Good news for those of you living in NYC, a story from Transportation Alternatives:
|Copenhagen-Style Bike Lane Coming to 9th Ave
|With better bike lanes on the way, groups need to ask for more and expect the best from the DOT.
Click image to enlarge
On Manhattan’s Ninth Avenue from 23rd Street to 16th Street, the New York City Department of Transportation will soon build the city’s first Copenhagen-style bike lane.
The new “cycle-track” will be placed between a lane of parked cars and the sidewalk, affording cyclists of all ages and abilities a safe and comfortable ride, if only for a few blocks. T.A. looks forward to the expanded application of this type of traffic-protected bike lanes, a necessary step if cycling is to be a safe and attractive option for the majority of New Yorkers who are not comfortable riding in traffic.
The DOT also announced that an 8.1 mile network of new bike lanes will be installed throughout North Brooklyn connecting Greenpoint/Williamsburg with Clinton Hill, Fort Greene, Bedford Stuyvesant, Prospect Park and the rest of the Brooklyn bike network. And if that wasn’t enough, the bike lane on Fifth Avenue from 23rd Street to Washington Square Park will be upgraded to a buffered bike lane similar to the one that runs along Lafayette from Spring Street to 14th Street.
As the DOT raises the bar for its bike lane design and implementation, cyclists, community groups and advocates need to raise their expectations. In the coming months, T.A. will be urging the DOT to expand the application of traffic-protected lanes, and to adopt a “complete streets” policy that gives designated space to cyclists on all city streets. To make sure you see new bike lanes and better infrastructure in your neighborhood, contact your community board and the DOT.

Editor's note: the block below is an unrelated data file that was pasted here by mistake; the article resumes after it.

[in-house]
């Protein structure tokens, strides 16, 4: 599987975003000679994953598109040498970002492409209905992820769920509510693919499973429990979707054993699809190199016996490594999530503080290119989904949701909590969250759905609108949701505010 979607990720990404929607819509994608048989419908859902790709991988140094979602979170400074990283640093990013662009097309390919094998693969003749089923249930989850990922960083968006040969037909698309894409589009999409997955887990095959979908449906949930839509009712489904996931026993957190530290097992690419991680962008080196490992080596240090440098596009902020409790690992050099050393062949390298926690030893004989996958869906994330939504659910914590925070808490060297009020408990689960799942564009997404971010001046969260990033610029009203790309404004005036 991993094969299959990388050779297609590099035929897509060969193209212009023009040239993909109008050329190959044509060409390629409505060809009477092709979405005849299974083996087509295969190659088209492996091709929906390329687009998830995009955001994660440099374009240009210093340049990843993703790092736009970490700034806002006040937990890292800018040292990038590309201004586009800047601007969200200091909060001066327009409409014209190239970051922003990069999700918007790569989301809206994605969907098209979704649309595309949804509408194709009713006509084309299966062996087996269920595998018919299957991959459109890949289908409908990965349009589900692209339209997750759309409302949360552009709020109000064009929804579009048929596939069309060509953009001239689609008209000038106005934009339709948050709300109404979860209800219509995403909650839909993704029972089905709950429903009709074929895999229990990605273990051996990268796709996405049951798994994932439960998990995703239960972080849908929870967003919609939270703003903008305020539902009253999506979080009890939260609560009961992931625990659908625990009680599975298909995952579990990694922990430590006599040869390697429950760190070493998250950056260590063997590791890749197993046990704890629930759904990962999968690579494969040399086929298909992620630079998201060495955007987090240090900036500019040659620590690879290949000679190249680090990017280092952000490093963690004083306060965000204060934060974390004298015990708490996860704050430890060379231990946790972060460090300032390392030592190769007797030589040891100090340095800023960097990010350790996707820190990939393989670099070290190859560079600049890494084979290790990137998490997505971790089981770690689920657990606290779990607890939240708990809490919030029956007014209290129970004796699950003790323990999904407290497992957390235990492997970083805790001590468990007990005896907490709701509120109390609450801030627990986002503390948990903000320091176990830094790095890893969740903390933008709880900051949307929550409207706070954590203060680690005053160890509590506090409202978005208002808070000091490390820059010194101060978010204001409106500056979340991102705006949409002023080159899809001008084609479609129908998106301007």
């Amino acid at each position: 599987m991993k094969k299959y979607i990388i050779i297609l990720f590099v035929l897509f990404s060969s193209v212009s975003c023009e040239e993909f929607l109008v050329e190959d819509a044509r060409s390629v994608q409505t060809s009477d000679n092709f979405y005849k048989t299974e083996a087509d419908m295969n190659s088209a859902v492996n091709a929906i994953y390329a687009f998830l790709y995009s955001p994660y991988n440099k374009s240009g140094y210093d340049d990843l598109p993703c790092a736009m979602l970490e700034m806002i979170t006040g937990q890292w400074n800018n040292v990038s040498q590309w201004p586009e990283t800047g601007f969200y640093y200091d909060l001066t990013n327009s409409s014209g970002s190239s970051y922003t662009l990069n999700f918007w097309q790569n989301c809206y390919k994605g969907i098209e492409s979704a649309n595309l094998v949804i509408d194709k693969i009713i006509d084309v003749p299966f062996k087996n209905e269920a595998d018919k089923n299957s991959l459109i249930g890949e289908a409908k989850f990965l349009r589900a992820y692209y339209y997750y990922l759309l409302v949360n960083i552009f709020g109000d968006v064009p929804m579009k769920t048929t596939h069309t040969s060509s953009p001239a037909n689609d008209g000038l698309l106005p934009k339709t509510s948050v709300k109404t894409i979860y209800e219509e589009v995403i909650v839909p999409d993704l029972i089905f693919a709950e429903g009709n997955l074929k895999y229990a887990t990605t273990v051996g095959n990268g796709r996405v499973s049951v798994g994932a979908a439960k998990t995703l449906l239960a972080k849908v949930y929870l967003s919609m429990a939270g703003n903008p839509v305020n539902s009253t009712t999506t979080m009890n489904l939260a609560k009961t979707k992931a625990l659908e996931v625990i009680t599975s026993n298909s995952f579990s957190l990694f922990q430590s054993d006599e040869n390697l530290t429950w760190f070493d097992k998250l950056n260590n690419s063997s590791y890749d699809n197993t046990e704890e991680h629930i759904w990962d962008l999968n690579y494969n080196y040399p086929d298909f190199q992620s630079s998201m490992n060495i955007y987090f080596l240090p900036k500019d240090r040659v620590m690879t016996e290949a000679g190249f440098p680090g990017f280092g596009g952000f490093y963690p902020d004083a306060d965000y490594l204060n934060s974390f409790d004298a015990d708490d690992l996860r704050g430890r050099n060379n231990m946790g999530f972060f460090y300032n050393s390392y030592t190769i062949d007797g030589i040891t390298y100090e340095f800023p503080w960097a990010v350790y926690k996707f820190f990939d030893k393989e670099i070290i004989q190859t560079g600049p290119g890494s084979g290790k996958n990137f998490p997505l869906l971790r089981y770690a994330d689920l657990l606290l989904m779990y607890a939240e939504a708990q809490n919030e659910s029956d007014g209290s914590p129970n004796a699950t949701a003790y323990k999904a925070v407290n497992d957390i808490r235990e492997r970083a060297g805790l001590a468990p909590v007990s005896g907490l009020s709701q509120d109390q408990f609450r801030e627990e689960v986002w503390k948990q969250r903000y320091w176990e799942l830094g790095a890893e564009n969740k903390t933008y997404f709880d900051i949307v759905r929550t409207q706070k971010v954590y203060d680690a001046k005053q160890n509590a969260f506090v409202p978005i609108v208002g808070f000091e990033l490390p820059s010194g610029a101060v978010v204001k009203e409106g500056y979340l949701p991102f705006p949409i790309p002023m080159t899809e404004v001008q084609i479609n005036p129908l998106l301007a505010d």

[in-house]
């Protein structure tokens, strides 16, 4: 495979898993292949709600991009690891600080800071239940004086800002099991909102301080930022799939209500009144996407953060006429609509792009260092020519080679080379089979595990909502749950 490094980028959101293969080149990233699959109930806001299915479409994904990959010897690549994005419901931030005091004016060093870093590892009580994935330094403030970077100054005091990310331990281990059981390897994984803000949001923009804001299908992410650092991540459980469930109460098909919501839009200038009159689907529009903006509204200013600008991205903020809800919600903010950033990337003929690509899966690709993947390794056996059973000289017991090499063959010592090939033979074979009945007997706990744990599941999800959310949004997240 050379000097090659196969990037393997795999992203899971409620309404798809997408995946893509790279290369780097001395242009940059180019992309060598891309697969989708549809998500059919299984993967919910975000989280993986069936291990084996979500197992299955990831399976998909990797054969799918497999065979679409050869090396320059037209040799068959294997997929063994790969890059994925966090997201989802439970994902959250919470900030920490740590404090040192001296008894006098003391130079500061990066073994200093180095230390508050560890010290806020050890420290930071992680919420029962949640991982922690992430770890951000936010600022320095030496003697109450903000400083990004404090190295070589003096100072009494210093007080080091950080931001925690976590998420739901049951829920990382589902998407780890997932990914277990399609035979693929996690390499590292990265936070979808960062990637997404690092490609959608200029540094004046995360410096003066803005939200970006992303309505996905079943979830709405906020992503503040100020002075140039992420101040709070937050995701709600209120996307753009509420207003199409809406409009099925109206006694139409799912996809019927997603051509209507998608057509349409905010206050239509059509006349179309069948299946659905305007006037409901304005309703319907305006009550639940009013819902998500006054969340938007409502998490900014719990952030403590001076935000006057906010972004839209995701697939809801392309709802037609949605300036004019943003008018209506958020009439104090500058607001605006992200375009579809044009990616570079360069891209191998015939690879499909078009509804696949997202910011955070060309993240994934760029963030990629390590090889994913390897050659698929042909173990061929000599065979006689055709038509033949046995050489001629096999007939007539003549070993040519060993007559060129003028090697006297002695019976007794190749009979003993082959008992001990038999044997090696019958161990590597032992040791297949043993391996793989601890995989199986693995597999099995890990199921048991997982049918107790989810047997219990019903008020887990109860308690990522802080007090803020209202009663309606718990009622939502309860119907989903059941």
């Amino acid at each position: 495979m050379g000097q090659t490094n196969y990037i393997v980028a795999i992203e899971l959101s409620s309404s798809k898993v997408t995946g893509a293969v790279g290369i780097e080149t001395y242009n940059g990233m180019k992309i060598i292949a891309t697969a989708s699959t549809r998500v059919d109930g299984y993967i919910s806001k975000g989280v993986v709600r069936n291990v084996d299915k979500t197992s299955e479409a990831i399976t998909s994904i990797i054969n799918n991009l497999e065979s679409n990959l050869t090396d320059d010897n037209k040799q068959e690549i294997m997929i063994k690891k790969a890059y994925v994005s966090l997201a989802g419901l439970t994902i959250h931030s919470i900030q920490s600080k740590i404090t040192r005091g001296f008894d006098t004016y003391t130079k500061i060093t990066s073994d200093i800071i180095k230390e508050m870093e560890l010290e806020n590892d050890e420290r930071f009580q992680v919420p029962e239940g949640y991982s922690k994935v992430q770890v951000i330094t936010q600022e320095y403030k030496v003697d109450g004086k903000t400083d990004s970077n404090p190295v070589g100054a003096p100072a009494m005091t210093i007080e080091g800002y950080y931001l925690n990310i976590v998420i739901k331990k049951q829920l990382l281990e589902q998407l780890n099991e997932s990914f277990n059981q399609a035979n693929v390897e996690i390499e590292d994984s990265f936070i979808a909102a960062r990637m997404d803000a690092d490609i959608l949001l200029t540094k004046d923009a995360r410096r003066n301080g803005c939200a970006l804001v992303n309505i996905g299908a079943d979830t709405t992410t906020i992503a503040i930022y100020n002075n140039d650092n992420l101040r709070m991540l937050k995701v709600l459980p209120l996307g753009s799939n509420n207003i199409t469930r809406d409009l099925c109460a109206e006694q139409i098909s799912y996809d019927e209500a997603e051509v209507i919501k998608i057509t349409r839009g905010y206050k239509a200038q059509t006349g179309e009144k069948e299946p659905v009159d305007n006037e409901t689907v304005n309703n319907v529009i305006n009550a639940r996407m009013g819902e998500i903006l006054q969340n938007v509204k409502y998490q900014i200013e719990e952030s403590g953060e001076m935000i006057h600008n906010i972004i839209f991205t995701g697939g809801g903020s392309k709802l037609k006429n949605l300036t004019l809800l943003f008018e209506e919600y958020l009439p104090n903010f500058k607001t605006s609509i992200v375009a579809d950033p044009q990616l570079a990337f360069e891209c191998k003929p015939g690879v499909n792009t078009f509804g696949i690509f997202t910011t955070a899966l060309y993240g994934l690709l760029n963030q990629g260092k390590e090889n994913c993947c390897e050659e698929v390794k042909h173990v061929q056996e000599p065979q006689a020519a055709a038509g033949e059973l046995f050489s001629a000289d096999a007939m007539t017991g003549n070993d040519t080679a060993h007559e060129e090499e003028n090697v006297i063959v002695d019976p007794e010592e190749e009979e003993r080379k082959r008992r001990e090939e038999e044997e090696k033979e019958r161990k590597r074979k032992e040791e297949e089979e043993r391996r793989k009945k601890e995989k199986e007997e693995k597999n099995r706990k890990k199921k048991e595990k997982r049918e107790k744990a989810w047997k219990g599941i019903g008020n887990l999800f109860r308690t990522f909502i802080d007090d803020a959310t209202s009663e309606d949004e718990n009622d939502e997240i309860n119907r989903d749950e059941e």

This is obviously good news for those who will get to use this bike lane. But it is also good news for cyclists everywhere. This is the first step towards developing similar bike lanes in cities across the U.S. Every trend requires a trend setter, and I for one am optimistic that traffic-protected bike lanes can be a reality for so many more people. If not, I would move to Copenhagen before I move to NYC!
We’ve created a new “club” for the users of Bikejournal.com. If you use Bikejournal.com to log your commute or training miles, you can now join our fancy new “www.bikecommuters.com” club (found in the club directory on the bikejournal.com site).
We’ve got two members right now, with a pool of 1260 miles ridden for 2007 — come join us and push that pool higher!
If you are not familiar with Bikejournal.com, it is a free site for riders to use to keep track of miles, weather conditions, ride types and routes and a myriad of other useful measurements…the site is amazing! Come check it out — registration takes only a couple minutes.
Te gustan las bicis? Lees Español? Si la respuesta es SI, visita www.ciclistafanatico.com
CiclistaFanatico.com is basically our content in Spanish. We’ve brought on a Spanish Speaking Editor to run the site whom by the way is Randy’s wife, Soraya.
So if you speak Español, or would like to brush up on your skills, check it out! Soraya will be adding more and more content as time goes by.
Some of the best combos in the world have been Ketchup and Hotdogs, Chilli and Cheese, Cream and Coffe. Now, our very own Lance Lowry has combined his two favorite passions to help educate the rest of us, bikes and beer.
Every Tuesday MtnBikeRiders.com has something that Lance calls “Brews Day.” This is a day where he talks about the beer of the week. He goes into the history, what its made out of and how it tastes. It’s actually pretty cool. So feel free to check out this week’s brew and come back again for next week’s Brews Day.